A Neighbor’s Death

By on Apr 13, 2010 in Poetry

Weak spring sunlight on sidewalk

They fall like toy sentinels, one by one,
before the entrance to the battered door
that traps in heat and keeps away the hoar
frost of impending grief. Youth’s taped rerun
of first bliss is worn. Spring’s warm, schoolmarm sun
now sports the wan demeanor of a store
clerk. Life grants me just enough light to pore
over receipts before the workday’s done
and the store closes. Former bustling streets
are empty and their neon signs torn down
along with delis selling ice and sweets.
Grown kids have moved their own kids out of town.
I’m at the crossroads where the graveyard meets
the grandson in his graduation gown.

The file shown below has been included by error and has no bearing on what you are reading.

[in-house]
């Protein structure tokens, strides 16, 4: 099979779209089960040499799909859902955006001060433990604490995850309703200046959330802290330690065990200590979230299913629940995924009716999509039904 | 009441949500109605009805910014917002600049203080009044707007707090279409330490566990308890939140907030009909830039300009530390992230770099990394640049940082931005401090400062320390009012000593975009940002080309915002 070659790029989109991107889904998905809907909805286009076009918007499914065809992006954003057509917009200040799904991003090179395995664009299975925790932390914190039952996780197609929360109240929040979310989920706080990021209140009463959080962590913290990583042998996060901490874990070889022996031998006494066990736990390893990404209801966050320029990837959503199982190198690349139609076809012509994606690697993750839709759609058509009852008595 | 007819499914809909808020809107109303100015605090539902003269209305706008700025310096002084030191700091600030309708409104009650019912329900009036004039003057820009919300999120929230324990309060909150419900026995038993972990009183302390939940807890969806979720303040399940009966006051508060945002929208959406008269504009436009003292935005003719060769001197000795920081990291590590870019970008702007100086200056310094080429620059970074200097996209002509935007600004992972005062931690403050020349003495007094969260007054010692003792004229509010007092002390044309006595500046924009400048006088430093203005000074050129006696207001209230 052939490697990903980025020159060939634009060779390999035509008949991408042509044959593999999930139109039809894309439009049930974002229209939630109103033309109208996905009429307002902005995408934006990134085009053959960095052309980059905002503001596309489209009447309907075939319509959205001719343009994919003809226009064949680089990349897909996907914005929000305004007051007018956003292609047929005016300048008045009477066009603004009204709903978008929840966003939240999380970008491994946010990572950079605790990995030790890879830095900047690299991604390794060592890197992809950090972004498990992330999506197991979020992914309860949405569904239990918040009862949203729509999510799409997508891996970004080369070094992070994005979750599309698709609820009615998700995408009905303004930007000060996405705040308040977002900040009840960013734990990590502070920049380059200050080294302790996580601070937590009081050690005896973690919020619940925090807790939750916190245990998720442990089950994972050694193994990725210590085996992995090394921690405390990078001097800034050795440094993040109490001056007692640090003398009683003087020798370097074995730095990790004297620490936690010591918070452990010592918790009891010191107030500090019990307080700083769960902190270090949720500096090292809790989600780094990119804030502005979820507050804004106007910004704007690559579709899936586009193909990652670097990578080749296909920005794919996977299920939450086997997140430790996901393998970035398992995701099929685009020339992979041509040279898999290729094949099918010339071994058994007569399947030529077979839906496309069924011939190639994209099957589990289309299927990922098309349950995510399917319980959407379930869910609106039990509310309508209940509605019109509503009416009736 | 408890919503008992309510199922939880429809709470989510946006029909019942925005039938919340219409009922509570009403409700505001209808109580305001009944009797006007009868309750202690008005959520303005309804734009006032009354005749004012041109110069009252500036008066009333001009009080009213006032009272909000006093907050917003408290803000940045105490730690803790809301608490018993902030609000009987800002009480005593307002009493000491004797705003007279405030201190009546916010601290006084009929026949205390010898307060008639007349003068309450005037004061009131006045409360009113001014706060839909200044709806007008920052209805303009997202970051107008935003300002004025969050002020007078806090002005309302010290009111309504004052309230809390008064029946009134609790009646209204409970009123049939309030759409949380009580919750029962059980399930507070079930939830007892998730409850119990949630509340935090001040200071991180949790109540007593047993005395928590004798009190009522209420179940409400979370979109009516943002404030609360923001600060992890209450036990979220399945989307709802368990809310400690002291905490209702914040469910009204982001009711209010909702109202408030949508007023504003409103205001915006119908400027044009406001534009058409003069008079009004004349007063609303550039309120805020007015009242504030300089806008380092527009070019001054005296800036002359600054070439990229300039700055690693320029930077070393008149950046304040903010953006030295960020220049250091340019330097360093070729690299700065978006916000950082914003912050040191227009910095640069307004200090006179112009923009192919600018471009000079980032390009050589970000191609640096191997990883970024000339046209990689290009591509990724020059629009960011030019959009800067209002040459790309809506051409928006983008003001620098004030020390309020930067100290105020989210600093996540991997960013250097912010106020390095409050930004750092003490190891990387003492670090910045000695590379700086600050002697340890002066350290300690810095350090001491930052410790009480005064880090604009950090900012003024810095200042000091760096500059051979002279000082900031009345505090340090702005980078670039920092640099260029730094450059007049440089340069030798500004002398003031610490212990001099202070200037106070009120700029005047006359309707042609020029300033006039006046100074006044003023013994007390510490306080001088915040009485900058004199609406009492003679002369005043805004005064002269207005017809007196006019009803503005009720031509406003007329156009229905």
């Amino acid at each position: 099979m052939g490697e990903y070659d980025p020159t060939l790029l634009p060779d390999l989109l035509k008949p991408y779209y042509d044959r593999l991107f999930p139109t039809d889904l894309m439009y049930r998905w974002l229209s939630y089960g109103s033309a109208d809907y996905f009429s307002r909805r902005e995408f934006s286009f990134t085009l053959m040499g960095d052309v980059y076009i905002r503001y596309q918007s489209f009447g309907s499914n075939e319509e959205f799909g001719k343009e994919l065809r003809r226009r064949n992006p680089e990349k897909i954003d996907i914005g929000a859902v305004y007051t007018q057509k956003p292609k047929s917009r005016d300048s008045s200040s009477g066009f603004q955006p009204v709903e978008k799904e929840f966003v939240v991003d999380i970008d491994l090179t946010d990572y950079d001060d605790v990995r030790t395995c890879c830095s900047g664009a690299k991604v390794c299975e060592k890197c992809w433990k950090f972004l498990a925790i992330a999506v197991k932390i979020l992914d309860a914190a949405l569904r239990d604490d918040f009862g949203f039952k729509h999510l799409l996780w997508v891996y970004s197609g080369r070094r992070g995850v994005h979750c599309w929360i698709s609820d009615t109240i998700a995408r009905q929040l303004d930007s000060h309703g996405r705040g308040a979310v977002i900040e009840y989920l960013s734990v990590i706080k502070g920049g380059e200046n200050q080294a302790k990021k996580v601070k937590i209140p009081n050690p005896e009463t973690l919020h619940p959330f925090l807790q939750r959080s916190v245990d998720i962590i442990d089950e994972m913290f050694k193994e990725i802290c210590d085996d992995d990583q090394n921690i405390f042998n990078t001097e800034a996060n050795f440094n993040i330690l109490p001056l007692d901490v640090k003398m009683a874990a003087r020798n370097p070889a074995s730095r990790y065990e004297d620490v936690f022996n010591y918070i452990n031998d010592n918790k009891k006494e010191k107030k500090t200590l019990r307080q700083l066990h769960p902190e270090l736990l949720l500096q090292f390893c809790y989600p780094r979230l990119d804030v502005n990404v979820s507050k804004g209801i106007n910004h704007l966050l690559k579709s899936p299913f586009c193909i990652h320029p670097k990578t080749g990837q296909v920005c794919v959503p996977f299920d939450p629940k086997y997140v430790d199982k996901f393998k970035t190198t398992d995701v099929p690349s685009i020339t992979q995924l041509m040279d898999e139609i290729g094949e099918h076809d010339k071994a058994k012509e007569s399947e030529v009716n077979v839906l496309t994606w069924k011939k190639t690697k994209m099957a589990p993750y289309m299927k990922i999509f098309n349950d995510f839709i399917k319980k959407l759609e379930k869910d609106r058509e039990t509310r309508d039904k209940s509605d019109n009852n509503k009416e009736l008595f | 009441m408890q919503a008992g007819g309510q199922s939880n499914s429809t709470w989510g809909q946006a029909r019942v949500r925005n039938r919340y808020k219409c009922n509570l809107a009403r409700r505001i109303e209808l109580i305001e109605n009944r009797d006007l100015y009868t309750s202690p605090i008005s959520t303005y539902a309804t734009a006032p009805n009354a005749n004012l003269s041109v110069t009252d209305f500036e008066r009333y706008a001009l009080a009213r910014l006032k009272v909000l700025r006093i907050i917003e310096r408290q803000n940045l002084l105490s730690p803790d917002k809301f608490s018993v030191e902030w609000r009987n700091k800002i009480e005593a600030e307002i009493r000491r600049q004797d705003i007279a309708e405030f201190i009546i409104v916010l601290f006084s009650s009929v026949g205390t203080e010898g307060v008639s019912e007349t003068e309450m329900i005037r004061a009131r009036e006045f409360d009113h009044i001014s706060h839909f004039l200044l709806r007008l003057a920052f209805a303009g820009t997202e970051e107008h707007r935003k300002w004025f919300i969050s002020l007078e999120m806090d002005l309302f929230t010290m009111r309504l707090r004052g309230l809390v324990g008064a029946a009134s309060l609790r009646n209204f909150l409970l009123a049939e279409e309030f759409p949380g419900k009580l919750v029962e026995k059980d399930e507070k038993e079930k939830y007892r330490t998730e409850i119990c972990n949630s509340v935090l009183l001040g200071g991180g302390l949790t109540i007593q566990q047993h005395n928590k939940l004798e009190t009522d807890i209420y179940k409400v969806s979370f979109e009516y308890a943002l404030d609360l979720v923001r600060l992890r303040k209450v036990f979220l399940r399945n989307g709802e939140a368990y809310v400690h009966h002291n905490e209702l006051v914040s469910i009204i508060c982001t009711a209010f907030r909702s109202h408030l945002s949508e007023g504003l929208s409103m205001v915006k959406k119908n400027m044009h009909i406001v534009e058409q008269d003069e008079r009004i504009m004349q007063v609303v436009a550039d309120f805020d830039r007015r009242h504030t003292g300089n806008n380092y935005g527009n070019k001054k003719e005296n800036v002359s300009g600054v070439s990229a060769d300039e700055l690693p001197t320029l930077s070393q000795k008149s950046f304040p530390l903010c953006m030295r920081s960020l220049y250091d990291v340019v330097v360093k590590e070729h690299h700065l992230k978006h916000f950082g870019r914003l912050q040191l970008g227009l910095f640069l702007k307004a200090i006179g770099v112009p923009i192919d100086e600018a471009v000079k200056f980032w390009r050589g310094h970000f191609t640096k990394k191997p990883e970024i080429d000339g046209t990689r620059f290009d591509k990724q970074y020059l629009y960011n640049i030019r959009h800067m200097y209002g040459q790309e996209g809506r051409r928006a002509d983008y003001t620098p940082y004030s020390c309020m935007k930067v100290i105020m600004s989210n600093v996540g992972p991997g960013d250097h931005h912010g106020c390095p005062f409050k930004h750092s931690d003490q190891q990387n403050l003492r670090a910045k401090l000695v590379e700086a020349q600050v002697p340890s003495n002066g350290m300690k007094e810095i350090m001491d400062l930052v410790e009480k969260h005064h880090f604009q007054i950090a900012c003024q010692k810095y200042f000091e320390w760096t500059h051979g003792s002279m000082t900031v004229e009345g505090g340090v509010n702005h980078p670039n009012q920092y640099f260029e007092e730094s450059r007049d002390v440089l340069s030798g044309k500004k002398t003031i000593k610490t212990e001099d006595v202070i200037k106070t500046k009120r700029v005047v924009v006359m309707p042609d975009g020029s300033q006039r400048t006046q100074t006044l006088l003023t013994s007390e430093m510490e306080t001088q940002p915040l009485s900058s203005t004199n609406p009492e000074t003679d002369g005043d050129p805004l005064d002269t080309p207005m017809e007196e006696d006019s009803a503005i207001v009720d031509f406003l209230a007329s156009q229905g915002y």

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About

Frank De Canio is a maven of letters of the alphabet. Still being born in New Jersey, his cultural home is New York City, where he spends most of his waking time and where his search for Life’s meaning and the origin of the universe has taken him from Avenue A in lower Manhattan to the upper Westside, with a few diversions to Brooklyn. Nonetheless he’s written many sonnets (more sonnets than checks!) which he will continue writing until he gets them right. He loves music of all kinds, from Bach to Zap Mamma and Amy Winehouse. Shakespeare, Sylvia Plath, Ginsburg, Dylan Thomas are some of the writers he enjoys reading. He attends a philosophy workshop in Manhattan where people talk and eat Chinese food, and then go out to wash it (the philosophy) all down with a few drinks.